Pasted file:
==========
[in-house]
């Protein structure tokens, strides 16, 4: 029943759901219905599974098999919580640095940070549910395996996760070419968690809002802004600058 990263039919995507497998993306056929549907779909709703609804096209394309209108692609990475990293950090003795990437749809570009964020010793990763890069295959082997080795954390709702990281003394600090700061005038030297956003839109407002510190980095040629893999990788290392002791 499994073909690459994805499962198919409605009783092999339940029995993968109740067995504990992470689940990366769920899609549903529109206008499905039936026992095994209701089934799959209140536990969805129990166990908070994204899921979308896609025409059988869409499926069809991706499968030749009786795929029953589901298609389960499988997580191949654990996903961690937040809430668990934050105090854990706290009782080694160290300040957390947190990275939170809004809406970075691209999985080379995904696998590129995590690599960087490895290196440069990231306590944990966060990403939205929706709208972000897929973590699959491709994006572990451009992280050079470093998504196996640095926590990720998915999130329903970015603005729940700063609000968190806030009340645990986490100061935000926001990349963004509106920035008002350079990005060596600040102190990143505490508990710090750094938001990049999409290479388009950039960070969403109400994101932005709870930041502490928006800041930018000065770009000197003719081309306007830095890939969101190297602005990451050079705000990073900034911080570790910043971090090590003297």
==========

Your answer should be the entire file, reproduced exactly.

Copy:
[in-house]
């Protein structure tokens, strides 16, 4: 029943759901219905599974098999919580640095940070549910395996996760070419968690809002802004600058 990263039919995507497998993306056929549907779909709703609804096209394309209108692609990475990293950090003795990437749809570009964020010793990763890069295959082997080795954390709702990281003394600090700061005038030297956003839109407002510190980095040629893999990788290392002791 499994073909690459994805499962198919409605009783092999339940029995993968109740067995504990992470689940990366769920899609549903529109206008499905039936026992095994209701089934799959209140536990969805129990166990908070994204899921979308896609025409059988869409499926069809991706499968030749009786795929029953589901298609389960499988997580191949654990996903961690937040809430668990934050105090854990706290009782080694160290300040957390947190990275939170809004809406970075691209999985080379995904696998590129995590690599960087490895290196440069990231306590944990966060990403939205929706709208972000897929973590699959491709994006572990451009992280050079470093998504196996640095926590990720998915999130329903970015603005729940700063609000968190806030009340645990986490100061935000926001990349963004509106920035008002350079990005060596600040102190990143505490508990710090750094938001990049999409290479388009950039960070969403109400994101932005709870930041502490928006800041930018000065770009000197003719081309306007830095890939969101190297602005990451050079705000990073900034911080570790910043971090090590003297």